Water Water everywhere …

One of the basic requirements to sustain human life is water. When you’re at sea, especially on long passages, drinking water becomes a valuable and scarce commodity.

water bladders
Water bladders on Pamela C

Pamela C has 3 bladders that will hold a total of roughly 450-500 litres of water. The average person should drink at least 3-4 litres of water a day, potentially more in hot weather or if you are exerting yourself, so on the surface, you’d think that would be enough for weeks.

This however is nothing, according to WaterWise the average person uses upwards of 140 litres of water PER DAY in the UK! Obviously, this isn’t sustainable on a boat when you have such limited quantities of water available, especially on passage when you might be away from shore for 3 weeks or more at a time.

When on passage, certain things have to give. You can’t shower every day. Washing up might have to wait, or you use salt water wash and then sparingly use fresh water for that final rinse.

Considering the amount of water around you (roughly 332,519,000 cubic miles of sea water!) it’s a shame that drinking it will eventually kill you. If only there was a way to turn the seawater into drinking water I hear you say? Well, funnily enough, there is – and there are a few options.

You can set up funnels to catch rainwater and dump it into your onboard water tanks. Great, but you risk also getting some seawater and who knows what pollutants are in the rainwater (acid rain anyone?). You can build a still to boil off the water and catch the condensation/steam and turn that back into pure water. If you’re shipwrecked on a desert island then both of these tricks are definitely something you would be doing.

Water Makers

On a boat, however, there is another option. You can install a “water maker”. These work by using reverse osmosis and forcing seawater through a set of filters, initially under pressure, which results in freshwater being produced and a by-product of brine. The freshwater can then be stored in the ships water tanks, and you have an almost infinite supply of fresh drinking water that you can generate at rates of between 25 litres and 80 litres per hour, depending on the water maker you’re using. This however comes at a cost. The cheapest I have found so far comes in at roughly £3,500 with prices increasing to over £10,000 at the 80 lph levels.

They also seem to come in two flavours, either modular (naked) or as a complete unit. On a boat, space is very much at a premium and the modular options seem to make more sense as you can install the components in various spaces around the boat.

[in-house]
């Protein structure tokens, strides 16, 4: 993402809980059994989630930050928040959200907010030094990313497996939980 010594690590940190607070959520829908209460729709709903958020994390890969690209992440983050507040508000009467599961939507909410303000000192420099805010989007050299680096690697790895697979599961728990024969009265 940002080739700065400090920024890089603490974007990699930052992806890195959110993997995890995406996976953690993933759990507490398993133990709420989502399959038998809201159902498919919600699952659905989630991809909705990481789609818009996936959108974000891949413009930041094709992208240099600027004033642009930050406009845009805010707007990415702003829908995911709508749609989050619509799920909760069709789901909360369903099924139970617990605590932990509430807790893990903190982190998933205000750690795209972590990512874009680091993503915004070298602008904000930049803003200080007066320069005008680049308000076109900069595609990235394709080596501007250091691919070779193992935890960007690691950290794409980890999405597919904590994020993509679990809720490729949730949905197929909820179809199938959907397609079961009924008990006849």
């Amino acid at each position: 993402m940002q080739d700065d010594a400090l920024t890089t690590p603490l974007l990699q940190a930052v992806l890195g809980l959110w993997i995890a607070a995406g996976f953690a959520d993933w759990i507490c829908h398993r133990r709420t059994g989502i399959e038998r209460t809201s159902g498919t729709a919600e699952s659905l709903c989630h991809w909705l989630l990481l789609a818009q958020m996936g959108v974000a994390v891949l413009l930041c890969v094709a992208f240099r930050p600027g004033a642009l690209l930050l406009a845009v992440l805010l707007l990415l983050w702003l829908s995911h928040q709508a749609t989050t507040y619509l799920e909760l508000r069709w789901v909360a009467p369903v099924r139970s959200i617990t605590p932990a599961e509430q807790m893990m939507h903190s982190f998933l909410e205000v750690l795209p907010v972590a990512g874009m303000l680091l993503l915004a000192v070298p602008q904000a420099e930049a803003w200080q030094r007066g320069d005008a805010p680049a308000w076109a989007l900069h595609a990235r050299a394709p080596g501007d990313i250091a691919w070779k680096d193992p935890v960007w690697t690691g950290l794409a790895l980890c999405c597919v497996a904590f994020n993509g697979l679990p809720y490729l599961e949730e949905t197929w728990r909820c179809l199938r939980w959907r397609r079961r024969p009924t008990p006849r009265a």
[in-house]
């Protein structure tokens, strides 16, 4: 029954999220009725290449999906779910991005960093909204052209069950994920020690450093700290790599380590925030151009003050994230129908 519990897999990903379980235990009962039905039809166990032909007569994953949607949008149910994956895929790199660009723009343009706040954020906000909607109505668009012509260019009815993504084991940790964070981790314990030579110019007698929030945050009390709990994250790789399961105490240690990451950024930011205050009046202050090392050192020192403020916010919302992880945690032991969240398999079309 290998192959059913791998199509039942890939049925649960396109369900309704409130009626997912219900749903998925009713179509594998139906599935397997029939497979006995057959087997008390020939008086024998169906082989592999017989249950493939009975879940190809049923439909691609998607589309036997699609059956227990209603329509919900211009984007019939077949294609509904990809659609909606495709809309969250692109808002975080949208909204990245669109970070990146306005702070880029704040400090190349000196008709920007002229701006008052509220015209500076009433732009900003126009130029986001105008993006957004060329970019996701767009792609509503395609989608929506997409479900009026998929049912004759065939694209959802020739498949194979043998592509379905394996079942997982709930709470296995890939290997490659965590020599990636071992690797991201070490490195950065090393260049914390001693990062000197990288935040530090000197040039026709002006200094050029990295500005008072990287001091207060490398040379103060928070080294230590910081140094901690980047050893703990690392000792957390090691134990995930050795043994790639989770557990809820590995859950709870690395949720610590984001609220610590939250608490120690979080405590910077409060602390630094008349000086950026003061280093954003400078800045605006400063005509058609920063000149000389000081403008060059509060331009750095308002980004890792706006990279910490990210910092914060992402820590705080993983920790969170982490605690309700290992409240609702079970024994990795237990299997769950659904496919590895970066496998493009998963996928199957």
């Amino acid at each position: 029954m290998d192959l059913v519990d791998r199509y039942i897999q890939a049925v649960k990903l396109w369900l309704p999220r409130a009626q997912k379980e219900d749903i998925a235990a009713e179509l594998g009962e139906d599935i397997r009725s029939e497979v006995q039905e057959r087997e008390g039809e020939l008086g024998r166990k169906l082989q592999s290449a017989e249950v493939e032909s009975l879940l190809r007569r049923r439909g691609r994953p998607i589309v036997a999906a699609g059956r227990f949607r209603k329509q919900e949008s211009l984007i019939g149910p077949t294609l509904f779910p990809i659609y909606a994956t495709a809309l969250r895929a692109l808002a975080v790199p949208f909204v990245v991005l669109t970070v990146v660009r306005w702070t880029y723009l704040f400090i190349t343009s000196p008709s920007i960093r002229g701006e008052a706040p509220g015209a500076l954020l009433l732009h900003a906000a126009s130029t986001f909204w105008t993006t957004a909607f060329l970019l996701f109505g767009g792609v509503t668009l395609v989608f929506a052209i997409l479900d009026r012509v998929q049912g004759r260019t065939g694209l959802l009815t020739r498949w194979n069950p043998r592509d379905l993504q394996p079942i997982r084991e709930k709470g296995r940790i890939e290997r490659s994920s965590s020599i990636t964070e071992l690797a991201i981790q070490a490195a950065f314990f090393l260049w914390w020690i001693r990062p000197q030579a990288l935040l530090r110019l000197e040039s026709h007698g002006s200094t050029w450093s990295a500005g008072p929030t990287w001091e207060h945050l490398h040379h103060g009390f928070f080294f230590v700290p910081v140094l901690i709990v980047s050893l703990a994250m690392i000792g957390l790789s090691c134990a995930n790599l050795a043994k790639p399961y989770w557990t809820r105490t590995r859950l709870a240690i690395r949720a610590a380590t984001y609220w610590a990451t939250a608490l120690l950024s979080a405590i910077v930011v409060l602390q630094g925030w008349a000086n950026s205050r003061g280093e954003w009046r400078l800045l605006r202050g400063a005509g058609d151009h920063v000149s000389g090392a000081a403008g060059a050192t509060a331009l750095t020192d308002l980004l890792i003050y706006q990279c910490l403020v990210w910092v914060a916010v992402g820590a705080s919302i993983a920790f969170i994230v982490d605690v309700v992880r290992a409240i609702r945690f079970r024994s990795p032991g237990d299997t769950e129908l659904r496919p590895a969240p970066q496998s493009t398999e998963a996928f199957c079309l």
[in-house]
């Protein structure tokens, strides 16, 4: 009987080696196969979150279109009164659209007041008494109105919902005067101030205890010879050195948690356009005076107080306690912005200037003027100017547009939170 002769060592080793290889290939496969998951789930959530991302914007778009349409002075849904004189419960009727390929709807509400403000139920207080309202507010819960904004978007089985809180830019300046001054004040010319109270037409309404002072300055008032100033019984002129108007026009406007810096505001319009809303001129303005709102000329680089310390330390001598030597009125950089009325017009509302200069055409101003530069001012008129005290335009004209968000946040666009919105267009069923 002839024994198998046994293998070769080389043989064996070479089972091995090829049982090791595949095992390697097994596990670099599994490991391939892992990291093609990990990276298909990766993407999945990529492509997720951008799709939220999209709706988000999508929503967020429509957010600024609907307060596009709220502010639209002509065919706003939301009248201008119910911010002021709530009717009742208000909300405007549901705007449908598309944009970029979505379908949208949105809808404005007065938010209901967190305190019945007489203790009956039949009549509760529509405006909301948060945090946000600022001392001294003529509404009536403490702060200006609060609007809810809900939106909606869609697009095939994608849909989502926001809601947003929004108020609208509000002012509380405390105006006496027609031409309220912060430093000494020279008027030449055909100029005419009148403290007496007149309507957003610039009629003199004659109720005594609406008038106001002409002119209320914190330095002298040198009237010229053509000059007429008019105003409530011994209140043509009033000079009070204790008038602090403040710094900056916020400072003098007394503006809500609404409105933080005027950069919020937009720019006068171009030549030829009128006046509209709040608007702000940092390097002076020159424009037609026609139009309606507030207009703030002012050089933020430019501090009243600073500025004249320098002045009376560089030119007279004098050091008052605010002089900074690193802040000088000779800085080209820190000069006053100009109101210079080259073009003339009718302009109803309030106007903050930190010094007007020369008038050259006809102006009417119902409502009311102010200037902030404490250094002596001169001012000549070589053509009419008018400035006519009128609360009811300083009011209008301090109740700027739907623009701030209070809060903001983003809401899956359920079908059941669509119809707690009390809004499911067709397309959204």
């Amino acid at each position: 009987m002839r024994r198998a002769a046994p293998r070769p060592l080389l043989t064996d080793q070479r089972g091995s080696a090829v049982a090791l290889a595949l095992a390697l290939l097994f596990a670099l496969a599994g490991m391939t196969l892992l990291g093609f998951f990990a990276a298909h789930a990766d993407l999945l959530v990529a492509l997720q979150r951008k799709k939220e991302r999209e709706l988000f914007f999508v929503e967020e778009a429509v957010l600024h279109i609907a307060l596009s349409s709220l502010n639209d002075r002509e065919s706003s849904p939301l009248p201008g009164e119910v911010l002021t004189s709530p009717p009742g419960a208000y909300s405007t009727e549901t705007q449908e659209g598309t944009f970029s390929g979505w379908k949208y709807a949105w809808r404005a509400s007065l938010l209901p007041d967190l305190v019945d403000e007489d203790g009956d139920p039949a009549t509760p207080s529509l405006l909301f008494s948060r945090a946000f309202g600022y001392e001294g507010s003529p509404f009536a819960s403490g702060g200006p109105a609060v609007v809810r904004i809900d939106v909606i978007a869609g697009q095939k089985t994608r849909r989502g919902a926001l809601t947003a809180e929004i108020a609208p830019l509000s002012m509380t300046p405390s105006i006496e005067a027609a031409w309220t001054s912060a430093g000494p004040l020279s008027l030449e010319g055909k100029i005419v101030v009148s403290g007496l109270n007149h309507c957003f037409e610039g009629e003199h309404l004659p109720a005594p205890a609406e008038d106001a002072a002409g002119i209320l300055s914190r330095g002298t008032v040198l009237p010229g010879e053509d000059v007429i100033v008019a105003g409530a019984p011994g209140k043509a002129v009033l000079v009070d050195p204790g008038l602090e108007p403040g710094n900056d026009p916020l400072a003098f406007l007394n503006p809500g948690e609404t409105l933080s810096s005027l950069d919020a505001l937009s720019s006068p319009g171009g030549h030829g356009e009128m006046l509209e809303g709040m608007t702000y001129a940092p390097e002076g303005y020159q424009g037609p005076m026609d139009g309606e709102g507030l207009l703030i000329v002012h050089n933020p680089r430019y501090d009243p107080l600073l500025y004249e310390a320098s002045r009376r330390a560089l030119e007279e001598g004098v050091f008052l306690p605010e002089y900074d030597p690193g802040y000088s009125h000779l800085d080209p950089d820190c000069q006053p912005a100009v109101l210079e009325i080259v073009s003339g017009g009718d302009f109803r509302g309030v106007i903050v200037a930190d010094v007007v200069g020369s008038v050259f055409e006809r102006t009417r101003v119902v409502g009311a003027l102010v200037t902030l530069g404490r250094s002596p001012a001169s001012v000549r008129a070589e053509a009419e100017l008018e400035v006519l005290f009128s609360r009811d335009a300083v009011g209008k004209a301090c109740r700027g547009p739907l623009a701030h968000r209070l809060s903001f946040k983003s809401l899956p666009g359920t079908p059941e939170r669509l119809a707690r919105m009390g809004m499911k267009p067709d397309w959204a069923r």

How Do They Work?

Most marine watermakers use a process known as reverse osmosis to extract fresh water from brine. Basically, it involves putting the seawater under pressure (some 800 – 900psi) over a semi-permeable coiled membrane. Freshwater then migrates through the membrane and is collected, leaving a more concentrated brine solution behind.

They can be powered from 12/24/48 volt DC, AC and/or a generator. For my needs onboard, 12 volt is abundant and as such I will be primarily looking at the 12-volt solutions.

The Options

So far, after a fair bit of research, I have identified the following options based on a 12-volt system.

ManufacturerGPH/LPHCosts
Rainman30 LPH$5,000 USD
ECH2O Tec50 LPH$6,000 USD
ECH2O Tec120 LPH$8,000 USD
ECO Sistems Splash 30S30 LPH£ 5,279 GBP
ECO Sistems Water Pro60 LPH£ 7,862GBP
Blue Gold ECO+ DIY30 LPH€3,864 EUR
Blue Gold ECO+ DIY60 LPH €4,641 EUR
Seawater Pro65 LPH$3,795 USD
Prices ex VAT and shipping

Pros and Cons

One of the problems with a water maker is that if you’re not using it on a regular basis (at least twice a week) then you need to “pickle” the membranes to preserve them. This means lots of additional maintenance and potential additional costs. As such the general advice is not to install a watermaker if you intend to spend a lot of time in marinas.

You need to replace the membranes on a semi-regular basis and (apparently) might need different sorts of membrane kits depending on the water/ocean you’re in?

A pack of 5 replacement filters for the Seawater Pro is only $39 USD however, so this at least doesn’t seem too expensive, depending on how often they need to be changed of course. You can also get a UV sterilizer for $95 that is compatible with the SeaWater Pro watermaker which looks like a useful addition.

Conclusion

At this stage, I’m not sure which one I will end up buying. I think the top 2 on my list are the Rainman and the SeaWater Pro. The more I look at the options, the more I think I’m inclined to go with the SeaWaterPro – it just depends on whether or not I can get one into the UK without excessive additional import costs.

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